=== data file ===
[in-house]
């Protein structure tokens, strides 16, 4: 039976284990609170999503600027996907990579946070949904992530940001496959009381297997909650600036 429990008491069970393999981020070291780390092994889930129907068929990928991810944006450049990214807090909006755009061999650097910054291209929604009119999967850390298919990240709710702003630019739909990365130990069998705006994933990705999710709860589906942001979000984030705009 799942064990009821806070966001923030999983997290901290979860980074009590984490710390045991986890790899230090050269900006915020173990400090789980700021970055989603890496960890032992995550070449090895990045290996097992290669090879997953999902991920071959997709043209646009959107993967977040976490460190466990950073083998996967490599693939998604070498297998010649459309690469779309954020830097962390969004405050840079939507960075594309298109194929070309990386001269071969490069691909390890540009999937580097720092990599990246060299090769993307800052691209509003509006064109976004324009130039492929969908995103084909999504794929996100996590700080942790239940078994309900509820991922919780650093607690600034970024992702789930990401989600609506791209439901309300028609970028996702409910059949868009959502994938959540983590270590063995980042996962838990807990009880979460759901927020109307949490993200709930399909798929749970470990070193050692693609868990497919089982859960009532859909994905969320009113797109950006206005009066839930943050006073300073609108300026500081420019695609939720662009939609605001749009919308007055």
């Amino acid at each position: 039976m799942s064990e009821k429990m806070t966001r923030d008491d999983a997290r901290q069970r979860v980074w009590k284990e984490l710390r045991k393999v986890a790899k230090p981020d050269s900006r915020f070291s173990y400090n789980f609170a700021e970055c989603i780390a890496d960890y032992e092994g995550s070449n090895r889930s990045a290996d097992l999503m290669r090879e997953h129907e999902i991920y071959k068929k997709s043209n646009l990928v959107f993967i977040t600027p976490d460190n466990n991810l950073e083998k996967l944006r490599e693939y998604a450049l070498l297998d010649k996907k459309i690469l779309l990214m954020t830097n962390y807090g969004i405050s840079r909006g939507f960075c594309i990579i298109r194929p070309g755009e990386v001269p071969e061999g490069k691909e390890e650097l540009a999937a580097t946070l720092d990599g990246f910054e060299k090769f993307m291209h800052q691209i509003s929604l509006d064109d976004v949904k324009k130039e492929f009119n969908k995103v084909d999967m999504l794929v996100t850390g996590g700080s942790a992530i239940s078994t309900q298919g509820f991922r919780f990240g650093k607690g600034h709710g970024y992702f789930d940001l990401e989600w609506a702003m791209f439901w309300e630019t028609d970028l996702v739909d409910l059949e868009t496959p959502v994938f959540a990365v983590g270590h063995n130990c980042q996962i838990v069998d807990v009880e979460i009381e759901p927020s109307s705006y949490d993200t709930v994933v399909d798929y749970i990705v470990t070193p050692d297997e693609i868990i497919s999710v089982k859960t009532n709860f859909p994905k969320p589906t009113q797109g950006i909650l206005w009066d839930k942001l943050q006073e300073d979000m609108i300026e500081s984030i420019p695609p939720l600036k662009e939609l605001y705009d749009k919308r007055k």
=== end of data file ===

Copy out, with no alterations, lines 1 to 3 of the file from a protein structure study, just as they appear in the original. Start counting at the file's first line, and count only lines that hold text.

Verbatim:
[in-house]
């Protein structure tokens, strides 16, 4: 039976284990609170999503600027996907990579946070949904992530940001496959009381297997909650600036 429990008491069970393999981020070291780390092994889930129907068929990928991810944006450049990214807090909006755009061999650097910054291209929604009119999967850390298919990240709710702003630019739909990365130990069998705006994933990705999710709860589906942001979000984030705009 799942064990009821806070966001923030999983997290901290979860980074009590984490710390045991986890790899230090050269900006915020173990400090789980700021970055989603890496960890032992995550070449090895990045290996097992290669090879997953999902991920071959997709043209646009959107993967977040976490460190466990950073083998996967490599693939998604070498297998010649459309690469779309954020830097962390969004405050840079939507960075594309298109194929070309990386001269071969490069691909390890540009999937580097720092990599990246060299090769993307800052691209509003509006064109976004324009130039492929969908995103084909999504794929996100996590700080942790239940078994309900509820991922919780650093607690600034970024992702789930990401989600609506791209439901309300028609970028996702409910059949868009959502994938959540983590270590063995980042996962838990807990009880979460759901927020109307949490993200709930399909798929749970470990070193050692693609868990497919089982859960009532859909994905969320009113797109950006206005009066839930943050006073300073609108300026500081420019695609939720662009939609605001749009919308007055």
């Amino acid at each position: 039976m799942s064990e009821k429990m806070t966001r923030d008491d999983a997290r901290q069970r979860v980074w009590k284990e984490l710390r045991k393999v986890a790899k230090p981020d050269s900006r915020f070291s173990y400090n789980f609170a700021e970055c989603i780390a890496d960890y032992e092994g995550s070449n090895r889930s990045a290996d097992l999503m290669r090879e997953h129907e999902i991920y071959k068929k997709s043209n646009l990928v959107f993967i977040t600027p976490d460190n466990n991810l950073e083998k996967l944006r490599e693939y998604a450049l070498l297998d010649k996907k459309i690469l779309l990214m954020t830097n962390y807090g969004i405050s840079r909006g939507f960075c594309i990579i298109r194929p070309g755009e990386v001269p071969e061999g490069k691909e390890e650097l540009a999937a580097t946070l720092d990599g990246f910054e060299k090769f993307m291209h800052q691209i509003s929604l509006d064109d976004v949904k324009k130039e492929f009119n969908k995103v084909d999967m999504l794929v996100t850390g996590g700080s942790a992530i239940s078994t309900q298919g509820f991922r919780f990240g650093k607690g600034h709710g970024y992702f789930d940001l990401e989600w609506a702003m791209f439901w309300e630019t028609d970028l996702v739909d409910l059949e868009t496959p959502v994938f959540a990365v983590g270590h063995n130990c980042q996962i838990v069998d807990v009880e979460i009381e759901p927020s109307s705006y949490d993200t709930v994933v399909d798929y749970i990705v470990t070193p050692d297997e693609i868990i497919s999710v089982k859960t009532n709860f859909p994905k969320p589906t009113q797109g950006i909650l206005w009066d839930k942001l943050q006073e300073d979000m609108i300026e500081s984030i420019p695609p939720l600036k662009e939609l605001y705009d749009k919308r007055k």